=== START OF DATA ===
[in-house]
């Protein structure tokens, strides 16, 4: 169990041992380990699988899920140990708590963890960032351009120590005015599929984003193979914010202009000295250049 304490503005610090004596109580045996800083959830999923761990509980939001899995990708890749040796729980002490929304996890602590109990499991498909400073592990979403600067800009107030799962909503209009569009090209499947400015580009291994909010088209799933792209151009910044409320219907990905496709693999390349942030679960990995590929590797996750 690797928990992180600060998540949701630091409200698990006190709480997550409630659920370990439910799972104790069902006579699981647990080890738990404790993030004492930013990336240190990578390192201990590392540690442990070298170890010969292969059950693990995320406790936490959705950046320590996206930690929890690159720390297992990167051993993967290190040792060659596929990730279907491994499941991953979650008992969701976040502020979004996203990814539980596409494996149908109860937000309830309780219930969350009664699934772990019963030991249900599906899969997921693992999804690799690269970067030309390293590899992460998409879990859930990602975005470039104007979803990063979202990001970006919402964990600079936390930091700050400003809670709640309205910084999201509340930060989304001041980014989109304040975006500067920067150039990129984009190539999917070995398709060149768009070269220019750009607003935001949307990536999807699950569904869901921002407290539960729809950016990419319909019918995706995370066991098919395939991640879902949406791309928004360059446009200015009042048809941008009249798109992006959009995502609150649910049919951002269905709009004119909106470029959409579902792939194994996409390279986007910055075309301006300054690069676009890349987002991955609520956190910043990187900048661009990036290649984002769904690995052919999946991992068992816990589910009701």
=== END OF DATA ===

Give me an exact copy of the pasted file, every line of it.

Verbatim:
[in-house]
């Protein structure tokens, strides 16, 4: 169990041992380990699988899920140990708590963890960032351009120590005015599929984003193979914010202009000295250049 304490503005610090004596109580045996800083959830999923761990509980939001899995990708890749040796729980002490929304996890602590109990499991498909400073592990979403600067800009107030799962909503209009569009090209499947400015580009291994909010088209799933792209151009910044409320219907990905496709693999390349942030679960990995590929590797996750 690797928990992180600060998540949701630091409200698990006190709480997550409630659920370990439910799972104790069902006579699981647990080890738990404790993030004492930013990336240190990578390192201990590392540690442990070298170890010969292969059950693990995320406790936490959705950046320590996206930690929890690159720390297992990167051993993967290190040792060659596929990730279907491994499941991953979650008992969701976040502020979004996203990814539980596409494996149908109860937000309830309780219930969350009664699934772990019963030991249900599906899969997921693992999804690799690269970067030309390293590899992460998409879990859930990602975005470039104007979803990063979202990001970006919402964990600079936390930091700050400003809670709640309205910084999201509340930060989304001041980014989109304040975006500067920067150039990129984009190539999917070995398709060149768009070269220019750009607003935001949307990536999807699950569904869901921002407290539960729809950016990419319909019918995706995370066991098919395939991640879902949406791309928004360059446009200015009042048809941008009249798109992006959009995502609150649910049919951002269905709009004119909106470029959409579902792939194994996409390279986007910055075309301006300054690069676009890349987002991955609520956190910043990187900048661009990036290649984002769904690995052919999946991992068992816990589910009701």